Bad RevenueWhen Creators Harass Queer People, YouTube Profits

Carlos Maza looks at his phone screen, quotes of homophobic tweets he received populate the screen

Vox Strikethrough’s host Carlos Maza reading homophobic tweets (Photo credit: Screenshot from YouTube)

Last month, Carlos Maza, host of the Vox video series Strikethrough, spoke out against the ongoing harassment he receives on YouTube. In a series of tweets, Maza condemned the video-sharing platform for failing to enforce its anti-harassment policy against Steven Crowder, a conservative YouTuber who has routinely targeted him because of his sexual orientation and race. “Every time [one of Crowder’s videos] gets posted, I wake up to a wall of homophobic/racist abuse on Instagram and Twitter,” Maza tweeted.

For the past two years, Crowder has repeatedly harassed Maza on his show, Louder with Crowder, referring to him as “Mr. Lispy Queer,” an “anchor baby,” describing him using the t-slur, and deriding him because he “likes dicks.” The “alt-lite” YouTuber has garnered over four million subscribers on his channel, which features gems such as “‘Rape Culture’ Is A MYTH,” “There Are Only Two Genders,” and “5 Reasons to Build the Wall!” Just last year, Maza was doxxed by Crowder’s fans and received waves of threatening text messages. He has tweeted about the toll that the constant online and offline abuse has taken on his mental health. “It makes life sort of miserable. I waste a lot of time blocking abusive Crowder fanboys, and this shit derails your mental health.”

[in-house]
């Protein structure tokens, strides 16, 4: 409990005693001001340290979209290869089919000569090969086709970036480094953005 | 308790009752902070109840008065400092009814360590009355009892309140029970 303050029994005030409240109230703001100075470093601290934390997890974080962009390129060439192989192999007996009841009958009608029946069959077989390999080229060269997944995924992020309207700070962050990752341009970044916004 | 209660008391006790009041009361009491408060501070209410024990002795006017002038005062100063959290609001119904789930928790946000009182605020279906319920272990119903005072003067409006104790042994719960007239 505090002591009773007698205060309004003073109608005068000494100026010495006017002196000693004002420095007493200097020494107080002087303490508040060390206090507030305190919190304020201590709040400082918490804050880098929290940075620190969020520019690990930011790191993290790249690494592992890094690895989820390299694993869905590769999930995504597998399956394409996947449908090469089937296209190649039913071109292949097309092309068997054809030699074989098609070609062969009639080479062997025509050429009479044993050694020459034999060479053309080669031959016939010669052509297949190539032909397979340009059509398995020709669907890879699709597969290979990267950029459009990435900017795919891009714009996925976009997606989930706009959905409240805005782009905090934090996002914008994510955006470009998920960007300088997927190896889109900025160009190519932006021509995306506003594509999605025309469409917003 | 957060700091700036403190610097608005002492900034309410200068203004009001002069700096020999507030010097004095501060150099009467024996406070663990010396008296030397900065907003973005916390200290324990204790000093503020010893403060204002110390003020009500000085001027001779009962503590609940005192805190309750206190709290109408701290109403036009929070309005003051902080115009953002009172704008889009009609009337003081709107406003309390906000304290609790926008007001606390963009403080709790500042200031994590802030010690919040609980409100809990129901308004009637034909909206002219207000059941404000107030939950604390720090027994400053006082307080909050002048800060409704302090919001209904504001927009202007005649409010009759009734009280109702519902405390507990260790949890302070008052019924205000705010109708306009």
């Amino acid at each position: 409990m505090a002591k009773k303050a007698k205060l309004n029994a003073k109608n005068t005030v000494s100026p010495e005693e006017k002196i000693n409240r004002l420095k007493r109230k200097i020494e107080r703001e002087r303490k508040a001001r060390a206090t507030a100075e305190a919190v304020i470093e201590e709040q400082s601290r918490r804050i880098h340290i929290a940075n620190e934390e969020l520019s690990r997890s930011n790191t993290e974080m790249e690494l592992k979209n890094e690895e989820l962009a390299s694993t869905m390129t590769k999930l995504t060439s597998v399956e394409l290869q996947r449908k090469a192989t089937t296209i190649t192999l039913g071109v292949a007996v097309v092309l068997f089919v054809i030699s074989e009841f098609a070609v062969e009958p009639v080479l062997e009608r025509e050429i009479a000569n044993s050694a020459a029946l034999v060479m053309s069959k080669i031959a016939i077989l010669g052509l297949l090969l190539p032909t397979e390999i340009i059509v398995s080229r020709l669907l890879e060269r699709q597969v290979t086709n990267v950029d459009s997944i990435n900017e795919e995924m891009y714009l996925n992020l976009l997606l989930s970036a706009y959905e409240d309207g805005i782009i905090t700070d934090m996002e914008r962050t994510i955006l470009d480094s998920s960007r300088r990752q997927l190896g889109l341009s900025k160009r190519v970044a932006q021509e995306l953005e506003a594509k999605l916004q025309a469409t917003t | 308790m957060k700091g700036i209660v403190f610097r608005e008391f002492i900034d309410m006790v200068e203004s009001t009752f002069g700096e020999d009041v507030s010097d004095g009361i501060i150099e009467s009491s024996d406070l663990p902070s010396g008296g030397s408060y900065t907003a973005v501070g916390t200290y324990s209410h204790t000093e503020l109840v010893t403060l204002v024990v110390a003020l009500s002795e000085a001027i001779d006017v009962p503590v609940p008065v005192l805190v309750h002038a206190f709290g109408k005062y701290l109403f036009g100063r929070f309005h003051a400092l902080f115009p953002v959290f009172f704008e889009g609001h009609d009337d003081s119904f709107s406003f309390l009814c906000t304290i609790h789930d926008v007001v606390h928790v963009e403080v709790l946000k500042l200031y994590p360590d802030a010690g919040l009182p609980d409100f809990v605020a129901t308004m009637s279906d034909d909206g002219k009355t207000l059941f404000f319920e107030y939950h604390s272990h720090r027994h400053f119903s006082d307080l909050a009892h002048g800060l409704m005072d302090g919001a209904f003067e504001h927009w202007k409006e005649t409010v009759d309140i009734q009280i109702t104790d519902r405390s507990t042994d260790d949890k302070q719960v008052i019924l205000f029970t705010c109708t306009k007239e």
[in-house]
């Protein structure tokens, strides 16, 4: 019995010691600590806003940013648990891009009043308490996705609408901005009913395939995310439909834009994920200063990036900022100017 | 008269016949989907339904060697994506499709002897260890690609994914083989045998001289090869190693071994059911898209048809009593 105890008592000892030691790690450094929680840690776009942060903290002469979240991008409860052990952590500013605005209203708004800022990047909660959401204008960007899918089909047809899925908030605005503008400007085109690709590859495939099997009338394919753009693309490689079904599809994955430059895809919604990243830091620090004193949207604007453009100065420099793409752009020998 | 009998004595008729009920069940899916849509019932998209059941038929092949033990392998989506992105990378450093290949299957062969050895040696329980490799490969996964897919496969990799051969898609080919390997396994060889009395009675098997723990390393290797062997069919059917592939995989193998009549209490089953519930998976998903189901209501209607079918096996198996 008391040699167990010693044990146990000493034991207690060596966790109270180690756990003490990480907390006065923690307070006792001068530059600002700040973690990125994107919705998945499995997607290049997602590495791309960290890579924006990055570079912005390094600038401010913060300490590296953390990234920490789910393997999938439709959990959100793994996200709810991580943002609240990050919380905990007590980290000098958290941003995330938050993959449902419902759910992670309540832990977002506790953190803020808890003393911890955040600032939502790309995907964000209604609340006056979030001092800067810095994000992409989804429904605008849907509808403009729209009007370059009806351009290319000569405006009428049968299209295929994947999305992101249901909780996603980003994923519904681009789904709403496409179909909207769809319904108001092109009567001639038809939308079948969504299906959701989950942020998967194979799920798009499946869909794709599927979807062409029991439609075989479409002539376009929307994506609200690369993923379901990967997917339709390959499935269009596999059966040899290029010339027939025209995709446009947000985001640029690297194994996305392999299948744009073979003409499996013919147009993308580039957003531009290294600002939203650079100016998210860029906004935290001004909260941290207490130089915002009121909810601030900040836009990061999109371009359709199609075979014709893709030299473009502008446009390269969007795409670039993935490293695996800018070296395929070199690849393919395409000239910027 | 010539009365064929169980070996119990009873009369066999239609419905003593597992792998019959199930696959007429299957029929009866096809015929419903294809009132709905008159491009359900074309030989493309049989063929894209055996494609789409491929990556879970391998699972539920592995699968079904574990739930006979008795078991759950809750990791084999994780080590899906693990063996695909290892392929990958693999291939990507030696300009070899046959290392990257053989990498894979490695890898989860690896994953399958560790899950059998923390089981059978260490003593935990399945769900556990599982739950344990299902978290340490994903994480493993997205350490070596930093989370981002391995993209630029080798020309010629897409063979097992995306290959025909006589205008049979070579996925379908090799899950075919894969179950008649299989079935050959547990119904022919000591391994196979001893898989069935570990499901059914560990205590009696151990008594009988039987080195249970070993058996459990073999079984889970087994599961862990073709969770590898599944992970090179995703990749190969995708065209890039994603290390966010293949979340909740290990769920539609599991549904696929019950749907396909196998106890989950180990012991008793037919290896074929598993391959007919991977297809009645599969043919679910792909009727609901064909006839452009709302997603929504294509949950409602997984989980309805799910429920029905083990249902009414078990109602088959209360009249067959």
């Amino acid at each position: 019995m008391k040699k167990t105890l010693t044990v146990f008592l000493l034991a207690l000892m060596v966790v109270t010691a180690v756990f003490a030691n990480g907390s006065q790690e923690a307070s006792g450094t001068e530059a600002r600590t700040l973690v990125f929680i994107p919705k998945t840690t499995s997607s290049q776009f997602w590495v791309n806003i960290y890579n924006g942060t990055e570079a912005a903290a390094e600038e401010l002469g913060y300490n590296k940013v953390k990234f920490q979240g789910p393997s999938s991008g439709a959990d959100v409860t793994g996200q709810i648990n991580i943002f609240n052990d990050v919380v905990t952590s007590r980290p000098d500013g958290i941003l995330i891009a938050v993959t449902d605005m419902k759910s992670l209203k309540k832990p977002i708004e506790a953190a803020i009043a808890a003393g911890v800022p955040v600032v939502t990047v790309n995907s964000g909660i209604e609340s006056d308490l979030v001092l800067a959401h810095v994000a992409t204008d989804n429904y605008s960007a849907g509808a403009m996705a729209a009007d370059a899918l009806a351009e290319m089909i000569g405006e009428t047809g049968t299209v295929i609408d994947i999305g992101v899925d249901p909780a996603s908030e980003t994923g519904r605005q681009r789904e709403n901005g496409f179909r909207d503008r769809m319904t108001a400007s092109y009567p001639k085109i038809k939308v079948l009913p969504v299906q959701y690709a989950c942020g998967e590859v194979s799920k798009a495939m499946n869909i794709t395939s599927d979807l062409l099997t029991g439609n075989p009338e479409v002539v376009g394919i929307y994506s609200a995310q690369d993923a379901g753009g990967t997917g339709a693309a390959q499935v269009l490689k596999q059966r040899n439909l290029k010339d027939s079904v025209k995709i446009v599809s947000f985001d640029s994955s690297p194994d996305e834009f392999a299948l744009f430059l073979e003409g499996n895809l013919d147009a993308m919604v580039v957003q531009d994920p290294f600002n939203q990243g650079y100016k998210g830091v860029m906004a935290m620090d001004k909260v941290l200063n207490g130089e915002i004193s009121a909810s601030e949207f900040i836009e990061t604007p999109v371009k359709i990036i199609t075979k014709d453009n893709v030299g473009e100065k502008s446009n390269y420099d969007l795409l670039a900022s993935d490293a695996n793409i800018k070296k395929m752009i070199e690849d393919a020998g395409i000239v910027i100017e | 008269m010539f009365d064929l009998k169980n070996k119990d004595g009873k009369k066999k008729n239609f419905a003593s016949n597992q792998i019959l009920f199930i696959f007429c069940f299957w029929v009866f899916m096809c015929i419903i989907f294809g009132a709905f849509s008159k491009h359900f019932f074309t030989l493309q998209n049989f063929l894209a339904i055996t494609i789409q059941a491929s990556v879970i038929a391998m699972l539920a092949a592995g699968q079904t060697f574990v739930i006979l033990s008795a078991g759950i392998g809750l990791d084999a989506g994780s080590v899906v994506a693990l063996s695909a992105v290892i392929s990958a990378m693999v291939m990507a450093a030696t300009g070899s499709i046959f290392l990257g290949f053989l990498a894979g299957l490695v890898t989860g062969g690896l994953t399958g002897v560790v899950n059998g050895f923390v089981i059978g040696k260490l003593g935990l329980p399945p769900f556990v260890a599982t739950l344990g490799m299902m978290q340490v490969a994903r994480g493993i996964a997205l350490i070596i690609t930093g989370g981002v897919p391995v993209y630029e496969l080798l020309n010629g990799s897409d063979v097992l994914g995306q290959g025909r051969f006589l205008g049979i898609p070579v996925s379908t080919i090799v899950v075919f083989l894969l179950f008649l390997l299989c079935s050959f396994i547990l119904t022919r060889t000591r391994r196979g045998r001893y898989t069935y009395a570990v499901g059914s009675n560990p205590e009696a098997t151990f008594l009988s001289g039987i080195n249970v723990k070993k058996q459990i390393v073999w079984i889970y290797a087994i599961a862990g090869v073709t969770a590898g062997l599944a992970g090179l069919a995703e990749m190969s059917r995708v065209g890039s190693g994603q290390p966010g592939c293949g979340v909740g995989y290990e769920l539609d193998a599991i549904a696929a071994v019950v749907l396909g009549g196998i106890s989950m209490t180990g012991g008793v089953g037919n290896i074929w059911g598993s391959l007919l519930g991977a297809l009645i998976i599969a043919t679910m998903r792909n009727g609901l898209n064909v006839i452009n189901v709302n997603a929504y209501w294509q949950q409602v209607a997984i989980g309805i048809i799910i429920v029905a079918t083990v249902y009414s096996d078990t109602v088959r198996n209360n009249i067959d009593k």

While YouTube initially claimed that Crowder’s videos didn’t violate the site’s rules, their harassment and bullying policies specifically state otherwise. According to YouTube’s guidelines, content and behavior “intended to maliciously harass, threaten, or bully others” is not allowed on the platform. Despite this, Crowder’s videos targeting Maza remain on the site. To make matters worse, YouTube defended its decision in a blog post, saying, “If we were to take all potentially offensive content down, we’d be losing valuable speech—speech that allows people everywhere to raise their voices, tell their stories, question those in power, and participate in the critical cultural and political conversations of our day.” Apparently using homophobic and racist slurs against queer men of color now constitutes “valuable speech.” Got it!

YouTube then had the audacity to release an “apology” to the LGBTQ community during Pride Month. After receiving notable pushback from other LGBTQ creators, CEO Susan Wojcicki spoke about YouTube’s decision at the Code Conference in Scottsdale, Arizona, saying, “I know that the decisions we made was very hurtful to the LGBTQ community and that wasn’t our intention at all.” While YouTube proudly displayed a rainbow logo as a symbolic performance of allyship, they still doubled down on their decision to let Crowder remain on the platform, but have demonetized his videos until he complies with their policies. 

This might seem like a reasonable first step, but LGBTQ-friendly videos are already routinely demonetized on YouTube. In general, most YouTube videos that discuss politics, social justice, or sexuality are systematically flagged by the site’s algorithm and made ineligible for ad revenue. Videos that are both pro- and anti-LGBTQ are treated the same way by YouTube’s flagging system. Additionally, most content creators rely on alternative forms of revenue, such as brand sponsorships, merchandise, and fan-funded sites like Patreon, for the bulk of their income. Steven Crowder has since bragged that his channel was already largely demonetized to begin with, making YouTube’s decision less effective than a slap on the wrist.